Wednesday, January 12, 2011


Trumpeter Swan - Jackson, Wyoming


The stately trumpeter swan, dressed in snowy white plumage and sporting a coal-black bill, was once common in much of the West.

However, one’s chances of seeing a trumpeter during the 1800s in the area where I live today was never very good, simply because of the absence of lakes and marshes at that time.

Then came hunting of these magnificent birds, mainly for their feathers which were used to adorn the hats and gowns of fashionable ladies of the day. As a result, by the early 1900s, the trumpeter had been hunted nearly to extinction. Research conducted in 1932, revealed that the Centennial Valley of southwestern Montana hosted the only population know to exist anywhere in the world. Sixty-eight swans remained.

This further reduced one’s chance of seeing a trumpeter locally to somewhere between zero and none.

Following the discovery of this small remnant population in 1932, immediate steps were taken to preserve the only known remaining habitat for the trumpeter. In 1935, the Red Rock Lakes National Wildlife Refuge was established.

Today, through much hard work their numbers in the Centennial Valley have stabilized to somewhere between 250 and 300 birds.

In the 1950s, a previously unknown population of trumpeters was discovered in Alaska and western Canada.

As a result, current estimates place their numbers close to 15,000, of which approximately 14,500 reside in Alaska and Canada.

One of these ghosts from the past took up winter residence in a lake not far from where I live. How long it will stay is anybody’s guess. That was a few years ago. It has yet to return.

Trumpeters, with their eight-foot wingspan and weighing close to thirty pounds, are the largest swan in the world, and the largest waterfowl in North America.

They are at home in the marshes, ponds, and lakes in both prairies and open wooded areas.

In the Arctic, nesting takes place among the many marshes on the tundra. While in the Rockies, they most often construct their nest near a moderately sized, secluded lake - often over thirty acres in size. Adequate open water is required by these heavy birds for takeoffs and landings.

To say trumpeters are territorial, would be an understatement. Requiring at least a fifteen acre breeding territory, they defend it religiously against all birds, even other species of wildlife. In fact, it is not uncommon for a pair to demand ownership of several hundred acres.

Nests are usually built during the month of May. A location close to shore, or on a small island is usually chosen.

In the Rockies, a muskrat or beaver lodge is often selected as the choice site on which to construct their nest.

Both the "cob" (male) and the "pen" (female) are actively involved in this activity. The cob gathers the nest material and brings it to the pen for proper positioning. Nest building continues through the incubation period. The final nest size may be anywhere from six to twelve feet in diameter, and a foot-and-a-half in height. Bulrushes, horsetail, cattails, and sedges are some of the more important items selected.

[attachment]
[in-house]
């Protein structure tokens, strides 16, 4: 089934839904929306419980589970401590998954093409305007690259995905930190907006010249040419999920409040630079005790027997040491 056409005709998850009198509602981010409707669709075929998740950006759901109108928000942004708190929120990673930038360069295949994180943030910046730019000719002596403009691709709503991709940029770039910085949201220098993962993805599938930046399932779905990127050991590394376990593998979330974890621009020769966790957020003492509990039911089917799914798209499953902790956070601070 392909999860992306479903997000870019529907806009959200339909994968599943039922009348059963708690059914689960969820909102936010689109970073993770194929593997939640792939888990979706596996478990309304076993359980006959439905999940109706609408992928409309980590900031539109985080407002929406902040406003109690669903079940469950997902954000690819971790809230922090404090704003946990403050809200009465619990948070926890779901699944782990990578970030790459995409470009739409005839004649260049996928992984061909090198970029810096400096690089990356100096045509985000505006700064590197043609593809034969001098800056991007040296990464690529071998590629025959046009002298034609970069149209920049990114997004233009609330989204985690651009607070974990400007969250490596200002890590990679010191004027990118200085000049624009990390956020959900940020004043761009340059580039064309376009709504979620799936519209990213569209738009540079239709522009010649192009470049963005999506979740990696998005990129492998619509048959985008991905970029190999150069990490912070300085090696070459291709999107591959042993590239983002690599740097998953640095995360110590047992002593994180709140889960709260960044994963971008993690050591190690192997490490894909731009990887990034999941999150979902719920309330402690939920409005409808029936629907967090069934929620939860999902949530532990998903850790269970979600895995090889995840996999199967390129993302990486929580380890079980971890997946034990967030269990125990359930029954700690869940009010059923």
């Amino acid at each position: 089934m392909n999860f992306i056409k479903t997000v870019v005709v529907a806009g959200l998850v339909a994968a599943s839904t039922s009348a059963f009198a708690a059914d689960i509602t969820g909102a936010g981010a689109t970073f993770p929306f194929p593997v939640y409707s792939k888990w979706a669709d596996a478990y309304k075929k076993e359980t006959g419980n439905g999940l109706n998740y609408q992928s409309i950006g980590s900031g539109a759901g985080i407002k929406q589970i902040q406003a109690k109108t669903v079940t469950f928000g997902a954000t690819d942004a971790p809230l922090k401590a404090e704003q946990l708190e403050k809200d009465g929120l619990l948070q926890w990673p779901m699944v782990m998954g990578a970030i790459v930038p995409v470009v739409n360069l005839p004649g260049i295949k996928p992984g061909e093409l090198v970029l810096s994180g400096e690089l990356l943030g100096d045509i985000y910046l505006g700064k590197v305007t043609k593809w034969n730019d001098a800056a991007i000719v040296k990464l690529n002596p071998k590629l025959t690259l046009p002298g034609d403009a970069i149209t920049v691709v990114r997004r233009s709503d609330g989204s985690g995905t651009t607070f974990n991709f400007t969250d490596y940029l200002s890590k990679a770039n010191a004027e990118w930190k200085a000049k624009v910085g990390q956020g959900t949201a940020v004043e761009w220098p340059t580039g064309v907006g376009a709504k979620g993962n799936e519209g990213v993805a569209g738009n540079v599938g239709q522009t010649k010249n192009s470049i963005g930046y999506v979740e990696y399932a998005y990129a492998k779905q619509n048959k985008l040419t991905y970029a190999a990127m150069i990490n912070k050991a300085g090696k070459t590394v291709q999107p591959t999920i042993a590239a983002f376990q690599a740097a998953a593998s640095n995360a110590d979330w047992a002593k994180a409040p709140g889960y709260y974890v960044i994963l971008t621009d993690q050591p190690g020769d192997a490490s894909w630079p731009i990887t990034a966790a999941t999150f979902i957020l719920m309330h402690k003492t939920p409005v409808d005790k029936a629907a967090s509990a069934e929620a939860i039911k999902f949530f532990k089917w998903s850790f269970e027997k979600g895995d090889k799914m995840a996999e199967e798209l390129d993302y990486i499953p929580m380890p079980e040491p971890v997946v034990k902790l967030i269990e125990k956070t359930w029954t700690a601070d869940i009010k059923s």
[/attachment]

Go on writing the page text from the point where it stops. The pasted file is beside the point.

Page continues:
Actual construction takes about two weeks. The same nest is often used for many breeding seasons.

Once the nest is completed, the pen lays anywhere from two to nine eggs, a single egg laid every other day until the clutch is complete. Four to six eggs are typical.

During incubation, the cob stands guard nearby, ready to defend against all intruders, and may occasionally sit on the eggs while the pen is away feeding.

After an incubation period of between 33 and 37 days, the young cygnets hatch. This usually occurs by early July.

The young cygnets fledge - take their first airborne flight - when they’re between three and four months old.

Family bonds are tight. Not only do the adults pair-bond for life, they band together to protect their newly hatched, downy cygnets.

In the Rockies, it’s normal for family groups to remain near their breeding areas until freezing occurs, at which time they seek ice-free lakes and rivers.

Sago pondweed and duck potato tubers are significant foods for the trumpeter swan. However, the leaves, roots, and seeds of other aquatic vegetation, along with insects and crustaceans also find their way into the diet of these birds .

The voice of the trumpeter swan is sonorous and vibrant, embodying a series of loud, low-pitched trumpeting sounds, or honks. Witnessing a flock of trumpeters flying overhead, calling to one another, is an experience long remembered.

Will another trumpeter take up residence in the area? Will it choose to nest and raise its offspring in the nearby lake?

Probably not - but, who knows for sure. Only time will tell.